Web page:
Things began to change for Dorsey in the 1930s when influential church musicians began championing his music. A performance of Dorsey’s composition of If You See My Savior during a morning devotion left people “slain in the spirit.” Two NBC musicians gave Dorsey permission to set up a booth at the 1930 convention where he sold more than 4,000 copies of that song. For his part, Dorsey continued to play secular music while he visited churches and asked pastors to listen to his religious compositions.
In 1932, Dorsey’s battle between secular and sacred reached a tragic resolution. The musician had gone to St. Louis to sing at a revival. During his trip, he received a telegram telling him to return home—his wife had just died in childbirth. His infant son died the next day.
Initially, Dorsey was angry with God, believing God had wronged him. In his grief, he refused to do anything for God; he only wanted to pursue his secular career. But God had something to say to him, as Dorsey later recounted in The Precious Lord Story and Gospel Songs: “You are not alone. I tried to speak to you before. It was you that should have gotten out of the car and not gone to St. Louis. … I said, Thank you, Lord, I understand. I’ll never make that same mistake again.”
The following Saturday after Nettie’s death, Dorsey met up with his friend Theodore Frye. There, he later said, God gave him the words and melody for Take My Hand, Precious Lord: “Something happened to me there. I had a strange feeling inside … a calm—a quiet stillness. As my fingers began to manipulate over the keys, words began to fall in place on the melody like drops of water falling from the crevice of a rock.” The popularity of Precious Lord throughout the country helped revolutionize the worship atmosphere and later, inspired many in the civil rights movement. Frye introduced the song to Martin Luther King Sr.’s Ebenezer Church. On the day he died, Martin Luther King Jr. requested that Precious Lord play at a future event. Aretha Franklin sang it at his funeral. (In the documentary Say Amen Somebody Dorsey tells the story behind the song).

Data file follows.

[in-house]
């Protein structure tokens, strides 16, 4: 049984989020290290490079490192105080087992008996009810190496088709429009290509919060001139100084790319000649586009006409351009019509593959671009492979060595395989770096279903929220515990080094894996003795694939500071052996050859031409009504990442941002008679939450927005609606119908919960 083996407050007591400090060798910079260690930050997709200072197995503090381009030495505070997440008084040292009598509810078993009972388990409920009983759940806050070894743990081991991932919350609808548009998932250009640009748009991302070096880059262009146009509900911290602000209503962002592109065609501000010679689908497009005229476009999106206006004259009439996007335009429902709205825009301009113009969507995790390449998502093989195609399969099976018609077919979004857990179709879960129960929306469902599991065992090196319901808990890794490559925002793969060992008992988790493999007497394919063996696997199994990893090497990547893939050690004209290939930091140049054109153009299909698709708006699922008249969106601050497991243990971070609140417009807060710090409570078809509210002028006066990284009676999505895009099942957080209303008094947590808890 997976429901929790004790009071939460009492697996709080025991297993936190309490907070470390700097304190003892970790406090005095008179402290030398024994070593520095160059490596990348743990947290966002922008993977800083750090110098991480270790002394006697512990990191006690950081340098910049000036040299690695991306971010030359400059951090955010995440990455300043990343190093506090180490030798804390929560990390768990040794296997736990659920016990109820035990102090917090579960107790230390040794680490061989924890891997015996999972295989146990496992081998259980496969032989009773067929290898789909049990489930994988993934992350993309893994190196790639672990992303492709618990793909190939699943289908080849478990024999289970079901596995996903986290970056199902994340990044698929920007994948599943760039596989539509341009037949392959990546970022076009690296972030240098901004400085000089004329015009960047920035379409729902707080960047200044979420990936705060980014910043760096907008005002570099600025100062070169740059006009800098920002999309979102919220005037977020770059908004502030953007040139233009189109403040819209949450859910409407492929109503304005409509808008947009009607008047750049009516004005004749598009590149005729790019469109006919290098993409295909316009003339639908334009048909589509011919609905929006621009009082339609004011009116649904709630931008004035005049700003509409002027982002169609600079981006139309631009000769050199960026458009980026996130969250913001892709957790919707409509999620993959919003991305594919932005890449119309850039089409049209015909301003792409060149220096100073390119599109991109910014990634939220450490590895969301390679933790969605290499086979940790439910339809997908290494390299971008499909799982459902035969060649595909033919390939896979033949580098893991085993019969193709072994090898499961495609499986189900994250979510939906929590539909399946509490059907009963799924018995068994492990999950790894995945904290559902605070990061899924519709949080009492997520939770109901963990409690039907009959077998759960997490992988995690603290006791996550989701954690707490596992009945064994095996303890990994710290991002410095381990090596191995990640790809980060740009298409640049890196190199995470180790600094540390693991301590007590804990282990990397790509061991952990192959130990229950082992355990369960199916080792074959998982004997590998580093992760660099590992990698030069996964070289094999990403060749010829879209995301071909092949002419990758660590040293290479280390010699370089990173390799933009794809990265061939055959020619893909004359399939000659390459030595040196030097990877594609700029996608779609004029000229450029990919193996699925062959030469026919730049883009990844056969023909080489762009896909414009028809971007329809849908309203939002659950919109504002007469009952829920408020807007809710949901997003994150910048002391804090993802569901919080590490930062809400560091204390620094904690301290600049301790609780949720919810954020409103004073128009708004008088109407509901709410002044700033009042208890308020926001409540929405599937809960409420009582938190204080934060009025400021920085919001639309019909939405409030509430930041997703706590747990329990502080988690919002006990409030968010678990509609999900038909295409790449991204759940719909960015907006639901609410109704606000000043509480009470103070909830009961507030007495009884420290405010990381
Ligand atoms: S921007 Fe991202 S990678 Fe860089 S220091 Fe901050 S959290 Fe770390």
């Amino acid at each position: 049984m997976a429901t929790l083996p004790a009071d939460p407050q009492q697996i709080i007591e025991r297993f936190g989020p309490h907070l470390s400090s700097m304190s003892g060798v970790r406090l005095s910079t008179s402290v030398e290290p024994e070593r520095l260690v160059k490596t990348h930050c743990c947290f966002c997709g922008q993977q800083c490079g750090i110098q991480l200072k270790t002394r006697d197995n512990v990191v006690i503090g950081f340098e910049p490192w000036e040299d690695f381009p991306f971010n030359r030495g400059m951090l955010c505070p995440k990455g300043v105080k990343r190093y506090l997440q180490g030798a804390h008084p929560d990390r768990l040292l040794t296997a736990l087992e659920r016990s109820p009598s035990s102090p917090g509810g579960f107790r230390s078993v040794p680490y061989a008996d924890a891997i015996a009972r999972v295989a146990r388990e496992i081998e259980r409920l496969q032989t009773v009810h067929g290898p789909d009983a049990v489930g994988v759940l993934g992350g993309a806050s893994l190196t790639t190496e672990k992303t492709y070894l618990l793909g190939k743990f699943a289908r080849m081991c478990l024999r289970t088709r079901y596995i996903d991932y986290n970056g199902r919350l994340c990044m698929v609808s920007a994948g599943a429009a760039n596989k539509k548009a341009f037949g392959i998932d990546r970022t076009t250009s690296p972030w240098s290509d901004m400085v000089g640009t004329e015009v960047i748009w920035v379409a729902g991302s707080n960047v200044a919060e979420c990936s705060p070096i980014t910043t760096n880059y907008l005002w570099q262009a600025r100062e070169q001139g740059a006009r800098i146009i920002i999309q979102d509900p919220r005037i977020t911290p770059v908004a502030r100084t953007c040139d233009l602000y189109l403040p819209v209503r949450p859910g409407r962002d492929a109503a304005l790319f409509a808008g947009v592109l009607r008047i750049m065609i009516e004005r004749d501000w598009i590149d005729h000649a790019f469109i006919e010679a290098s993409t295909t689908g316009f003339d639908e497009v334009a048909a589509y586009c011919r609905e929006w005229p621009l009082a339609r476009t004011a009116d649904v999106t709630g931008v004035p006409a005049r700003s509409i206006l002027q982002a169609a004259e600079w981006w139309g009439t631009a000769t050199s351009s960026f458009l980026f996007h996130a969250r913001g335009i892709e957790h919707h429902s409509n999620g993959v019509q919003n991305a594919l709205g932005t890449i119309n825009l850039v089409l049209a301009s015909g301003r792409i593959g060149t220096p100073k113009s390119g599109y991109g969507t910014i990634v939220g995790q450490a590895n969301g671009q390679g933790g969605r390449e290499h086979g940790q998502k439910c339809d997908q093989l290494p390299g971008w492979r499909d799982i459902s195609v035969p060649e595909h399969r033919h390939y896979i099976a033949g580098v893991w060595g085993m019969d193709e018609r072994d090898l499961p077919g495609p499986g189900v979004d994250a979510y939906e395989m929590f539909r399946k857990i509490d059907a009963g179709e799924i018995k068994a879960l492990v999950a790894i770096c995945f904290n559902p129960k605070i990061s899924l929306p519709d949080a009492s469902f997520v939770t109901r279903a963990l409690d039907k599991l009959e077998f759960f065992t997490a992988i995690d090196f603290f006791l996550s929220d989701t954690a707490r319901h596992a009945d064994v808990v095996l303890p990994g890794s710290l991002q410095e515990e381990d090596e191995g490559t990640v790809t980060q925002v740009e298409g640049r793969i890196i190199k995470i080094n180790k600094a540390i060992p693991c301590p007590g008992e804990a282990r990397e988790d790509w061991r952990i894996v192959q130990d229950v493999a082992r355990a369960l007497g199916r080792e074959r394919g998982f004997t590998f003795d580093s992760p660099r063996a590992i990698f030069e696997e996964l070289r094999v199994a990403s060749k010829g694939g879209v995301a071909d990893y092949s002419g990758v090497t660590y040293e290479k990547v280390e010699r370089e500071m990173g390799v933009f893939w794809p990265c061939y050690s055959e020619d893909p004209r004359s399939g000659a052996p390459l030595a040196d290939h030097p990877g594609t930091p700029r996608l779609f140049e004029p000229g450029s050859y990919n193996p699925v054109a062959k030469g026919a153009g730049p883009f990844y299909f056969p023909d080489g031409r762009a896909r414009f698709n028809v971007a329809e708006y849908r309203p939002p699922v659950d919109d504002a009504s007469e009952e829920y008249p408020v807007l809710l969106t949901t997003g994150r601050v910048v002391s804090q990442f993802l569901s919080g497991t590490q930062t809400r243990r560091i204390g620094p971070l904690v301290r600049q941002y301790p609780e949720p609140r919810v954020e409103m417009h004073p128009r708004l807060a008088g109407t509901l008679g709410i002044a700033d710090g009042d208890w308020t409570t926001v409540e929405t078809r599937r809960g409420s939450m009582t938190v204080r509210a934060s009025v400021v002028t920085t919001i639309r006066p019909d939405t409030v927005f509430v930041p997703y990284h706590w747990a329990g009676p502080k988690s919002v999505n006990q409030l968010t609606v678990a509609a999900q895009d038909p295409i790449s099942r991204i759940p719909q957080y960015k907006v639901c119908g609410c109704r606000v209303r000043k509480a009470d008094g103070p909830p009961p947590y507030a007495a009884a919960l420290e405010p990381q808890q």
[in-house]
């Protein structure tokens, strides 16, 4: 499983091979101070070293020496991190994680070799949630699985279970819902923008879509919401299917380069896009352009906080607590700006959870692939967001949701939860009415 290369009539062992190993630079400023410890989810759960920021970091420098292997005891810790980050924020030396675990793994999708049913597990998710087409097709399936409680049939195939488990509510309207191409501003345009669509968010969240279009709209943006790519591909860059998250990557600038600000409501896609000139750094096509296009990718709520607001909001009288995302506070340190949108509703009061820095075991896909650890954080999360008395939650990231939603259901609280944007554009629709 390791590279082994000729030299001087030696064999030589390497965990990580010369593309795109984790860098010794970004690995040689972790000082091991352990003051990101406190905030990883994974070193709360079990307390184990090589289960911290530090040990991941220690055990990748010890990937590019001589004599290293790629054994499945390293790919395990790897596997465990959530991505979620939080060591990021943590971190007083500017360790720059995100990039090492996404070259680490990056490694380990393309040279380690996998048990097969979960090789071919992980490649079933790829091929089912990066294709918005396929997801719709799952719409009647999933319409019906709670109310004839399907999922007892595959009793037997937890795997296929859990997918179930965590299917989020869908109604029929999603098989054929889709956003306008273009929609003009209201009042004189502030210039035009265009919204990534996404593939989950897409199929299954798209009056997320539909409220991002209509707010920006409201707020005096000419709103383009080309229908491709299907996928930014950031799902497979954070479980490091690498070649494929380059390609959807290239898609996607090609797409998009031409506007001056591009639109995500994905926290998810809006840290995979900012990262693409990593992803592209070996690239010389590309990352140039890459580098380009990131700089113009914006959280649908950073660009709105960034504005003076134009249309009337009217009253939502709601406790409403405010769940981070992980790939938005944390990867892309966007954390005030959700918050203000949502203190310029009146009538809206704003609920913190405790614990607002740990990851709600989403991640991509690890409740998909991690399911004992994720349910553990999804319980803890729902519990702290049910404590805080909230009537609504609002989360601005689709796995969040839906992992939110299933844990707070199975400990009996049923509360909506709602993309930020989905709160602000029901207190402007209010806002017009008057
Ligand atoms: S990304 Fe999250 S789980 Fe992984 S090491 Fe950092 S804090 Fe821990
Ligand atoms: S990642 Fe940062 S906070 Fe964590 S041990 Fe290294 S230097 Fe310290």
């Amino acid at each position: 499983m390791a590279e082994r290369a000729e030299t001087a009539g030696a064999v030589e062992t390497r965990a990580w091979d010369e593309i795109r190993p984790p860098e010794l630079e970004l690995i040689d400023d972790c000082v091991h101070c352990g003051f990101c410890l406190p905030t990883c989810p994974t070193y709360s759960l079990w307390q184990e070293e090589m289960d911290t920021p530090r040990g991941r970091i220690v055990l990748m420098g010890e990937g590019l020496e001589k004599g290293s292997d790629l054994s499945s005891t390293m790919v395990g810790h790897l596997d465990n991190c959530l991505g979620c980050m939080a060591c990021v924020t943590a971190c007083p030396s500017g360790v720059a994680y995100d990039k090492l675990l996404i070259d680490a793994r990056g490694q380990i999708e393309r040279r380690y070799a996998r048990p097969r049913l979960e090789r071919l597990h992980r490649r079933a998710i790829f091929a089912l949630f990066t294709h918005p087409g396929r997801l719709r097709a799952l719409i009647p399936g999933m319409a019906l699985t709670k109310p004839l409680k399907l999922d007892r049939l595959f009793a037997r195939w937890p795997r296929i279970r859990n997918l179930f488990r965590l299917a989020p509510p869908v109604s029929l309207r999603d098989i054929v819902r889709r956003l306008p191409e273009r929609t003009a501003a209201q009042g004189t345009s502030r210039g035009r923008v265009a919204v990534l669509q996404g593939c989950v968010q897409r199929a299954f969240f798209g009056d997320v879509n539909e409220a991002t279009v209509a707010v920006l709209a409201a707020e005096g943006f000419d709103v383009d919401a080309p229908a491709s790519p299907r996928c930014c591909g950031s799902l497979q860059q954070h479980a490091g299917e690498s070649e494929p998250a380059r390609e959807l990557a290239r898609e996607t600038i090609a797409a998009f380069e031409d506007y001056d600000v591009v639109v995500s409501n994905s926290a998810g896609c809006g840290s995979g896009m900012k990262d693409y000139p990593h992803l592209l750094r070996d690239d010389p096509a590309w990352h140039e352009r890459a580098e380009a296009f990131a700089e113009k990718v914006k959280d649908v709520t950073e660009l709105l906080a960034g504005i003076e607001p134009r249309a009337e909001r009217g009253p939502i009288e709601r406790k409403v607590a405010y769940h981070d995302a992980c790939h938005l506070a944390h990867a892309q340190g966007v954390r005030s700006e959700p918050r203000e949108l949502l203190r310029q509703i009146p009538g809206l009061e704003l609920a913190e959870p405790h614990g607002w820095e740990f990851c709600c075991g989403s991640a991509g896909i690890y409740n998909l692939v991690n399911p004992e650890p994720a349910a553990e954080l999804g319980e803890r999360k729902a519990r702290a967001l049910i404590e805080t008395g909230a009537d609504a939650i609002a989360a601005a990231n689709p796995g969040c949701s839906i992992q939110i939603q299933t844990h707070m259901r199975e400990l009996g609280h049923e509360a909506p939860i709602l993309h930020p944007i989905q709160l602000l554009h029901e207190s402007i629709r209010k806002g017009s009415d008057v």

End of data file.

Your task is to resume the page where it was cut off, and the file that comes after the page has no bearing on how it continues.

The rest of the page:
Eventually, Dorsey’s style of worship took hold. In 1931, the established “silk-stocking” Ebenezer Baptist Church organized a gospel choir, marking the beginning of gospel music’s acceptance by mainline churches. The energy from the Great Migration also impacted this social musical revolution. Blacks relocating to the North from the South wanted a type of singing that reminded them of home—songs with rhythm, hands clapping, and feet tapping. Frustrated with the Northern worship style, newly arrived Southern blacks who had joined large churches left and began to join storefront churches where worship services resembled the ones they left in the South. Pastors at traditional churches began to take notice.
At Pilgrim Baptist, Dorsey’s own pastor was encouraged by the success of Ebenezer’s gospel choir, and he soon hired Dorsey to serve as the church’s gospel choir director and musician in 1932. Dorsey held that position for more than 50 years. Ebenezer and Pilgrim’s acceptance of gospel music as a religious genre helped to fuel gospel music’s prominence in church worship not only in Chicago but also across the country.
Thomas Dorsey published and performed his own music for decades. He earned his nickname as “The Father of Gospel Music” because of his impact on traditional gospel from the 1930s to 1950s. For most of his life, when he wasn’t playing or leading music in Chicago, Dorsey traveled around the United States demonstrating his music, conducting workshops, presiding over music conventions, and occasionally writing.
Sit back and enjoy inventive, relevant music from Dorsey’s era.